When Will Mayor Turner Let the Houston Bike Plan Move Forward?
Earlier this week, BikeHouston held a traveling pep rally to call on Mayor Sylvester Turner to move forward with the Houston Bike Plan. After the rally, Turner said he would proceed with the bike plan but did not provide a timetable.
The bike plan maps out an ambitious citywide network of safe, comfortable bikeways, including integration with the off-street bike trails in the Bayou Greenways project. “Neighborhood bikeways” with design treatments to calm car traffic will form a grid of safe streets for biking across the whole city, while in denser areas with more traffic, protected bike lanes would be built.
If enacted, the draft plan would become the first update to Houston bike plans since 1993. Many Houstonians who were born after passage of the last bike plan have already graduated from college.
City staff published a final draft of the bike plan report in June [disclosure: I volunteered for the City of Houston Bicycle Advisory Committee, which assisted with the bike plan, and with Mayor Turner’s Traffic and Transportation Transition Team]. But so far, Turner and other elected officials have passed up the chance to take action on it. Council Members have been briefed, but have not had the opportunity to vote on it.
Houston’s strong mayor system means Turner has the sole right to put the bike plan on the legislative agenda, where it would get a vote, but he hasn’t done that yet.
After advocates rode and rallied at City Hall on Tuesday, Turner promised the bike plan would get done, according to the Houston Chronicle. The question now is: “When?”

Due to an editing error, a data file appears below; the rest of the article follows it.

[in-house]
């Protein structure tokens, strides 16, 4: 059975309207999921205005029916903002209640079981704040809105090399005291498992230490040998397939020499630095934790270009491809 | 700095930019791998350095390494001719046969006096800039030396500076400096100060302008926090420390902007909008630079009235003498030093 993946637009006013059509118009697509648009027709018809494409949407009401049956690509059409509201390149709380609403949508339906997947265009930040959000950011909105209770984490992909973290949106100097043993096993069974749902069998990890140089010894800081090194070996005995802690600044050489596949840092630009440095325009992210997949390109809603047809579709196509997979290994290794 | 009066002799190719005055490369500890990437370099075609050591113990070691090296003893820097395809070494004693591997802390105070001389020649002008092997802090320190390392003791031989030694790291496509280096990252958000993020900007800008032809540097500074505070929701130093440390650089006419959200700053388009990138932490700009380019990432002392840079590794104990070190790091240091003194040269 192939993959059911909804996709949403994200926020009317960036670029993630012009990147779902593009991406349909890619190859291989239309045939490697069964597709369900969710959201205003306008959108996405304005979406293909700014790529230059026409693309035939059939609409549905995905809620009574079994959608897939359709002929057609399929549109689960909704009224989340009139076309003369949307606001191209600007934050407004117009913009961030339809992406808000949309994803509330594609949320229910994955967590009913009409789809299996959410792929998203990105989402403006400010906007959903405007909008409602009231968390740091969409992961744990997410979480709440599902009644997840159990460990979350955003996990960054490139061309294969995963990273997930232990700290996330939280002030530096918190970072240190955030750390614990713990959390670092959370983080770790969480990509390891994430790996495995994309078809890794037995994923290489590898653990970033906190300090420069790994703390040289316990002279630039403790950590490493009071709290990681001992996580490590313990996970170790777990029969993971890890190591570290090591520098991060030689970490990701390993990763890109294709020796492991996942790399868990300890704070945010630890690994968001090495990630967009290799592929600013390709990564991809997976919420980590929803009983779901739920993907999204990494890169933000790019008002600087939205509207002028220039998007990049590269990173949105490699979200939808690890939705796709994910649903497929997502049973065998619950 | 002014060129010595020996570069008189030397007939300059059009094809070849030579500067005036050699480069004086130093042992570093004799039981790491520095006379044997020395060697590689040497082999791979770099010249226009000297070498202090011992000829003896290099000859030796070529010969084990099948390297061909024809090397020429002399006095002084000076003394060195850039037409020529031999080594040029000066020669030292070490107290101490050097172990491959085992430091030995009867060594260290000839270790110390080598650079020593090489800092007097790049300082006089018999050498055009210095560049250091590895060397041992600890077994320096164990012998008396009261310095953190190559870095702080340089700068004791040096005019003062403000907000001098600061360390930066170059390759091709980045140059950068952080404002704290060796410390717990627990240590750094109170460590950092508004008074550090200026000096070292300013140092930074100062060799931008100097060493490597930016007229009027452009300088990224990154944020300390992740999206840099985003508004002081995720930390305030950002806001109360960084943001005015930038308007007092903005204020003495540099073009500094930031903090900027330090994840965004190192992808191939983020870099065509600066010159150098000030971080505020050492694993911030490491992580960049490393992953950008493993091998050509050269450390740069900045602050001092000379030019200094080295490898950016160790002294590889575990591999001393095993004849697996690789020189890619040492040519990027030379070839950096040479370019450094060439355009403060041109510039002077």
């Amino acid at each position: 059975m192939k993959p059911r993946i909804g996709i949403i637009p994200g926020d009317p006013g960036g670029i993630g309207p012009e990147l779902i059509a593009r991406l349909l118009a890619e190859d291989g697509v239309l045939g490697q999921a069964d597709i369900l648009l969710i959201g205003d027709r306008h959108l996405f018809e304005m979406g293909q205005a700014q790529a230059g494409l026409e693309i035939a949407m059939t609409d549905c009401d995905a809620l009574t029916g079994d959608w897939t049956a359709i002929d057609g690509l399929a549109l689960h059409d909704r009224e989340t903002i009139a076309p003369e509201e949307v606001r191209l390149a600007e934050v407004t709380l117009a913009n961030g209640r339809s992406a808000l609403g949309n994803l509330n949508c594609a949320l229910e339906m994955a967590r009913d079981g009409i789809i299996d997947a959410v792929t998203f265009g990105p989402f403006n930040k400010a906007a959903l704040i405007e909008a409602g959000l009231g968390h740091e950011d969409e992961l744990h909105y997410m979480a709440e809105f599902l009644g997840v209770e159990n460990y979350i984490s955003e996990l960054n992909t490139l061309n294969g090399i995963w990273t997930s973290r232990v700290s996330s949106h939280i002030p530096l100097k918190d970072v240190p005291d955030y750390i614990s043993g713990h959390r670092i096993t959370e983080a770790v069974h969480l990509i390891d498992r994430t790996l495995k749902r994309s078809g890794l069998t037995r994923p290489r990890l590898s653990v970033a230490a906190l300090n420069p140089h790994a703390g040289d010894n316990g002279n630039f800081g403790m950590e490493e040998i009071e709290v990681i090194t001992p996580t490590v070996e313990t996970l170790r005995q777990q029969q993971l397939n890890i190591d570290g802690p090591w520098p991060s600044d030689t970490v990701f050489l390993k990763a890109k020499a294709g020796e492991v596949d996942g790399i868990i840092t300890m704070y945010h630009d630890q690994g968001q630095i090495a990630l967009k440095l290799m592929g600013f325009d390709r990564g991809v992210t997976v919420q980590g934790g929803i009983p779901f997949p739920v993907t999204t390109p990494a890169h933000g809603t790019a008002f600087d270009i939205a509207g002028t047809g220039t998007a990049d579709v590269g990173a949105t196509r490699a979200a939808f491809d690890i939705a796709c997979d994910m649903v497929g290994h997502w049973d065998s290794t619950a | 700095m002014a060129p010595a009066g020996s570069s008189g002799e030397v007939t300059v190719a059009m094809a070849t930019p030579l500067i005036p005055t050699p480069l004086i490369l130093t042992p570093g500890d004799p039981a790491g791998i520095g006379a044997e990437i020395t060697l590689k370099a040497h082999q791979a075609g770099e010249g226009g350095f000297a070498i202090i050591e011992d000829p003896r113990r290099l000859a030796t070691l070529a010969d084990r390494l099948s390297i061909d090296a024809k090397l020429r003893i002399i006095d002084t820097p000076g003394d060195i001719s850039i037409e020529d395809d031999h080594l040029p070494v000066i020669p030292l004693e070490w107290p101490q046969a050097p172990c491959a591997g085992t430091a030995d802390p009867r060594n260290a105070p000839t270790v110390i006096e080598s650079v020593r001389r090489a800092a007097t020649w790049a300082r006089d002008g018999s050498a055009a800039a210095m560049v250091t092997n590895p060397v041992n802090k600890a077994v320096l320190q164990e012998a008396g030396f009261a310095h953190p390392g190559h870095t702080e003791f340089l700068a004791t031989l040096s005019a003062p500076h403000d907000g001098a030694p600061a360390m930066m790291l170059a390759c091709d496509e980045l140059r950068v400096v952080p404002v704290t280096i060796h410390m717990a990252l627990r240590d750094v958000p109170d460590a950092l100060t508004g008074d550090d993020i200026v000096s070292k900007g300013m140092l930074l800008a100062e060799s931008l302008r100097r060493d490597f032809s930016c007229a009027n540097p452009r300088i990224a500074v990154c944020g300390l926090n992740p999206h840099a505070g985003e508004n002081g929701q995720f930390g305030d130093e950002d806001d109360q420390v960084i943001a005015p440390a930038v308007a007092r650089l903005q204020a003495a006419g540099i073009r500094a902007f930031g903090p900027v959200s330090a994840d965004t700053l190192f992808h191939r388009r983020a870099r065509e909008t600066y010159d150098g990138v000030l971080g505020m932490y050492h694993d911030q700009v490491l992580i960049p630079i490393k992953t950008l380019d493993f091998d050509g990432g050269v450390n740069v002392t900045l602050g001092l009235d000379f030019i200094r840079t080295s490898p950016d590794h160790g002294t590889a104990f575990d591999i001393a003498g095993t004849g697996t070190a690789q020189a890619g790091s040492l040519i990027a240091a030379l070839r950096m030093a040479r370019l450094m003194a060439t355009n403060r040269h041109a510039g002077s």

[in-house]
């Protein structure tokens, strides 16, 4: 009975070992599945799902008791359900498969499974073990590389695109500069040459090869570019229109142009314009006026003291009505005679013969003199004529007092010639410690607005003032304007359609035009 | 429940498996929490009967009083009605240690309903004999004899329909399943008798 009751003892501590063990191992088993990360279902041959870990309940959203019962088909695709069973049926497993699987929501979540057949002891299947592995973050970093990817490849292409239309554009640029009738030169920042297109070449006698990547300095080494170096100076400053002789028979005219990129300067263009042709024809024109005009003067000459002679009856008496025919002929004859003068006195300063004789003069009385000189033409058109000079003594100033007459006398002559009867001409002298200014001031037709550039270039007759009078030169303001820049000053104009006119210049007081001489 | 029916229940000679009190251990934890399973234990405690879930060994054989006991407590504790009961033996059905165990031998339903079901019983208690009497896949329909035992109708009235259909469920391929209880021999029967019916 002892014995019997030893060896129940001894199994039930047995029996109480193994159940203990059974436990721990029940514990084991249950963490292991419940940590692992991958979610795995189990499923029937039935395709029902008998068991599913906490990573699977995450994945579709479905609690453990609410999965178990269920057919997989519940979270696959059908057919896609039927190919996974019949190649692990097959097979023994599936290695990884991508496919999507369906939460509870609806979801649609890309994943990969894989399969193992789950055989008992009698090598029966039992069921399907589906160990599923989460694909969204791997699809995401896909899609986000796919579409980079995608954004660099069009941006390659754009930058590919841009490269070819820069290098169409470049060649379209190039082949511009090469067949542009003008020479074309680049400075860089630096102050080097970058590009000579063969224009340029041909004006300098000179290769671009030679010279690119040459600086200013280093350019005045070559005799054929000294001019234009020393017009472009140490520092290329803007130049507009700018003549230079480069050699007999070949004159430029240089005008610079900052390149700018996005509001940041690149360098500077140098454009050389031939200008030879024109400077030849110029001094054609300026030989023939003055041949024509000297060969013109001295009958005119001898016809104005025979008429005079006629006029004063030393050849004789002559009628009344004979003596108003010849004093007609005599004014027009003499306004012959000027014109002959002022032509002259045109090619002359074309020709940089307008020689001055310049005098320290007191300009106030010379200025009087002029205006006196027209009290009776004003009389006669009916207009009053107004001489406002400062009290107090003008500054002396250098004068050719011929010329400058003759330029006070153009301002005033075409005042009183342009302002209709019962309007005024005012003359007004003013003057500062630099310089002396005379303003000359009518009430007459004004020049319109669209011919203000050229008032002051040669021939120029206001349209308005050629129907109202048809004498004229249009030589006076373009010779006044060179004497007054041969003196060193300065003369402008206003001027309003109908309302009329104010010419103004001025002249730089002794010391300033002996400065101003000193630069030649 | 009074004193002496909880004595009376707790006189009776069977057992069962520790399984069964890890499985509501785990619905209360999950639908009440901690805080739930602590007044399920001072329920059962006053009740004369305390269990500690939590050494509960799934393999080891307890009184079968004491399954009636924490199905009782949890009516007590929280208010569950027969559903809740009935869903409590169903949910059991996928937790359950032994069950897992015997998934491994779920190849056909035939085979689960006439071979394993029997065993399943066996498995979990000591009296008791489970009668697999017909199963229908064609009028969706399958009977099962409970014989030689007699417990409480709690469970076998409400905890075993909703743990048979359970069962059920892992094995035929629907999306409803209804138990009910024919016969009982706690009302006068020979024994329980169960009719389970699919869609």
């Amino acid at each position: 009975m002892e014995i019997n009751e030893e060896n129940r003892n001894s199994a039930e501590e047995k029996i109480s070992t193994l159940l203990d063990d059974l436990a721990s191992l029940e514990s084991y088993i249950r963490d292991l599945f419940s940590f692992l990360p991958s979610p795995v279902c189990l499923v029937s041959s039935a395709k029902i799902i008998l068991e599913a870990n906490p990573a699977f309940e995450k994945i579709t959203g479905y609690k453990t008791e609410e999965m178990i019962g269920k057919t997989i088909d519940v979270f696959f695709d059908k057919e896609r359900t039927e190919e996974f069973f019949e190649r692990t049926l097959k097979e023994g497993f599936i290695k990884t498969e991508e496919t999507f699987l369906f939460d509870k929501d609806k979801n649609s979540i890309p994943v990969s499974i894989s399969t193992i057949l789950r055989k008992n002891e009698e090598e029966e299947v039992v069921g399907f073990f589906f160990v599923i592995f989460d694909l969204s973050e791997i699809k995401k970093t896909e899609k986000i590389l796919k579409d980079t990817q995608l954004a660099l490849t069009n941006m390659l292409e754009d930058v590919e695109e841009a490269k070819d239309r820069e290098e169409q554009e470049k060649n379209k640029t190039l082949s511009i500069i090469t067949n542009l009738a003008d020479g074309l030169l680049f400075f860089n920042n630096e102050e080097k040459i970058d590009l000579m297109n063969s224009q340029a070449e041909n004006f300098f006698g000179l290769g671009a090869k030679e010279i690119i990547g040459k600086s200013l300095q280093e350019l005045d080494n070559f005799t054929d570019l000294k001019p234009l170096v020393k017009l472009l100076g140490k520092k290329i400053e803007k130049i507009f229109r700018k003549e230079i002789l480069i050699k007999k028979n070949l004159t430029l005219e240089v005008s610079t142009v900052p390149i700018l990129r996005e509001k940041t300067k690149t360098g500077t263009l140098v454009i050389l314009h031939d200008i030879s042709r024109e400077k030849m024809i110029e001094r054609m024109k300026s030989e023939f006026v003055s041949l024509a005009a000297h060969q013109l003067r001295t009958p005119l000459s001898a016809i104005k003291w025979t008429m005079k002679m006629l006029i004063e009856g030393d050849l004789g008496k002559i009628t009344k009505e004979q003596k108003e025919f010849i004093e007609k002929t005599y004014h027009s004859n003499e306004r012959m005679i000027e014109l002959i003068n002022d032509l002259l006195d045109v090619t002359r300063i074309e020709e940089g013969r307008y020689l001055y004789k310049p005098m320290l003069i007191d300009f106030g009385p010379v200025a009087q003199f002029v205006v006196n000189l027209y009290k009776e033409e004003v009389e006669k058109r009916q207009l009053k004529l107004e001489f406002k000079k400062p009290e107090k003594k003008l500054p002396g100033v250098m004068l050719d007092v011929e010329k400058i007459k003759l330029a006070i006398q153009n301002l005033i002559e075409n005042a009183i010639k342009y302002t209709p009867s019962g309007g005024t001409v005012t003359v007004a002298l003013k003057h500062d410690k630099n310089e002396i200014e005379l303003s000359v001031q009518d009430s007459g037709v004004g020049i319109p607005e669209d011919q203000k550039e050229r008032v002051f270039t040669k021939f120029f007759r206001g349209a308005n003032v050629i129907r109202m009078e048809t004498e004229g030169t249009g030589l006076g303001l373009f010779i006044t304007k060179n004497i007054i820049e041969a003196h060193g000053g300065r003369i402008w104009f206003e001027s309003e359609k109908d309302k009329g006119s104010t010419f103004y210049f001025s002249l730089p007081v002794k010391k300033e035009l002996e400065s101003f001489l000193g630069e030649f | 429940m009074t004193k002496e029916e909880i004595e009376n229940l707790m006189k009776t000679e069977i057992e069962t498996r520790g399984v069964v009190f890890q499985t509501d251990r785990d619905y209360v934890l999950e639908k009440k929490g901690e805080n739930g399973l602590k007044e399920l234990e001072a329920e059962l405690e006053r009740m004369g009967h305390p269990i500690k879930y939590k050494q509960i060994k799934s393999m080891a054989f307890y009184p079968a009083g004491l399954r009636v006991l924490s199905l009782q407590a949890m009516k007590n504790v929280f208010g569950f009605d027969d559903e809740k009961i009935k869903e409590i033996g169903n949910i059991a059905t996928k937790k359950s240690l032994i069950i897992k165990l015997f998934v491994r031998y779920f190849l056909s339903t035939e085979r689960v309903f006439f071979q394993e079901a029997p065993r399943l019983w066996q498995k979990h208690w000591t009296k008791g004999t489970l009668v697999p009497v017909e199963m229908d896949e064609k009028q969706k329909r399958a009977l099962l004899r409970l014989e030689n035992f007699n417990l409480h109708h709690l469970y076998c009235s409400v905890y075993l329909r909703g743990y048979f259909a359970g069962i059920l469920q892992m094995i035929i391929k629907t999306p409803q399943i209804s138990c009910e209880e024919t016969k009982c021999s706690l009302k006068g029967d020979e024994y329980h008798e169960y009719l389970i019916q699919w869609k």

It’s been a long time coming. The effort to update the bike plan was first included in the budget in the summer of 2014, the year after Mayor Annise Parker’s Complete Streets Executive Order. The planning process started in earnest in the spring of 2015, with nearly a year of work informing a draft plan.
That draft was then presented and discussed at public events and meetings, collecting feedback throughout the spring this year. City staff substantially updated the plan based on that feedback and a dialogue with City Council members, before presenting the final draft to the council in June.
Since June, the mayor and the council have not taken action.
Houston is the only large Texas city without a bike plan updated in the new millennium. The bike plans of Dallas, Fort Worth, Austin, San Antonio, and El Paso have all been updated since 2000 at least once.
Houston still has to get approval before starting the process of funding and executing its ambitious plan to prioritize the ability of all Houstonians to ride a bike safely and comfortably.
The bike plan is still not a sure thing. BikeHouston could use your support — send a letter to Mayor Turner and Houston council members telling them you want action on safer streets for biking.
This post is made possible by a grant from Sutliff & Stout, an accident and injury law firm in Houston Texas. The content is Streetsblog’s own, and Sutliff & Stout neither endorses nor exercises any editorial control.